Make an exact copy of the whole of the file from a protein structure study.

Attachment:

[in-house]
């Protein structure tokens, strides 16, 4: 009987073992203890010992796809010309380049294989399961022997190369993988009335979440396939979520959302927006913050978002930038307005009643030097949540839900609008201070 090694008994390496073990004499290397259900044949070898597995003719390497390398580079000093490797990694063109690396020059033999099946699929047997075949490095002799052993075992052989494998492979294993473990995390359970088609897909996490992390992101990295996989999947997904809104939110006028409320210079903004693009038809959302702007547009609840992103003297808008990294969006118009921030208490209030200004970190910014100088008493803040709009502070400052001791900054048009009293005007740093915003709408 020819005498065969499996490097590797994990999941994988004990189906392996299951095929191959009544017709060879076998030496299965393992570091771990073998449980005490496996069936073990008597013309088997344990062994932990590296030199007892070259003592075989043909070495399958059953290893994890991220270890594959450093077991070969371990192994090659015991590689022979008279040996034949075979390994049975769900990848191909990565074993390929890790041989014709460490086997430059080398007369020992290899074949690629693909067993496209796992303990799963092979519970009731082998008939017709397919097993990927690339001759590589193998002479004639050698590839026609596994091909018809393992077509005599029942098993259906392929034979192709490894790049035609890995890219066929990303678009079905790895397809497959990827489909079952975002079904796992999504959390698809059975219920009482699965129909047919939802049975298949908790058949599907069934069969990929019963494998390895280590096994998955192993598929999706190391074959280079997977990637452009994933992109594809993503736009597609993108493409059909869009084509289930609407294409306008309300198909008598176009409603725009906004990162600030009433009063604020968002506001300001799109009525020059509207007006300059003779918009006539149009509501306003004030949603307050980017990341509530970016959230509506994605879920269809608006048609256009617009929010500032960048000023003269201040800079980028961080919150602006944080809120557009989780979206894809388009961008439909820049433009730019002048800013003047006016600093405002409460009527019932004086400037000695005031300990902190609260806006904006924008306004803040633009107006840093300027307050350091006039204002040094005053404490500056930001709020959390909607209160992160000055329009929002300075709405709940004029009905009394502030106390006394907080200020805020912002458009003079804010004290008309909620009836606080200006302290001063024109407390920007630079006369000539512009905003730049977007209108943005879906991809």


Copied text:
[in-house]
């Protein structure tokens, strides 16, 4: 009987073992203890010992796809010309380049294989399961022997190369993988009335979440396939979520959302927006913050978002930038307005009643030097949540839900609008201070 090694008994390496073990004499290397259900044949070898597995003719390497390398580079000093490797990694063109690396020059033999099946699929047997075949490095002799052993075992052989494998492979294993473990995390359970088609897909996490992390992101990295996989999947997904809104939110006028409320210079903004693009038809959302702007547009609840992103003297808008990294969006118009921030208490209030200004970190910014100088008493803040709009502070400052001791900054048009009293005007740093915003709408 020819005498065969499996490097590797994990999941994988004990189906392996299951095929191959009544017709060879076998030496299965393992570091771990073998449980005490496996069936073990008597013309088997344990062994932990590296030199007892070259003592075989043909070495399958059953290893994890991220270890594959450093077991070969371990192994090659015991590689022979008279040996034949075979390994049975769900990848191909990565074993390929890790041989014709460490086997430059080398007369020992290899074949690629693909067993496209796992303990799963092979519970009731082998008939017709397919097993990927690339001759590589193998002479004639050698590839026609596994091909018809393992077509005599029942098993259906392929034979192709490894790049035609890995890219066929990303678009079905790895397809497959990827489909079952975002079904796992999504959390698809059975219920009482699965129909047919939802049975298949908790058949599907069934069969990929019963494998390895280590096994998955192993598929999706190391074959280079997977990637452009994933992109594809993503736009597609993108493409059909869009084509289930609407294409306008309300198909008598176009409603725009906004990162600030009433009063604020968002506001300001799109009525020059509207007006300059003779918009006539149009509501306003004030949603307050980017990341509530970016959230509506994605879920269809608006048609256009617009929010500032960048000023003269201040800079980028961080919150602006944080809120557009989780979206894809388009961008439909820049433009730019002048800013003047006016600093405002409460009527019932004086400037000695005031300990902190609260806006904006924008306004803040633009107006840093300027307050350091006039204002040094005053404490500056930001709020959390909607209160992160000055329009929002300075709405709940004029009905009394502030106390006394907080200020805020912002458009003079804010004290008309909620009836606080200006302290001063024109407390920007630079006369000539512009905003730049977007209108943005879906991809």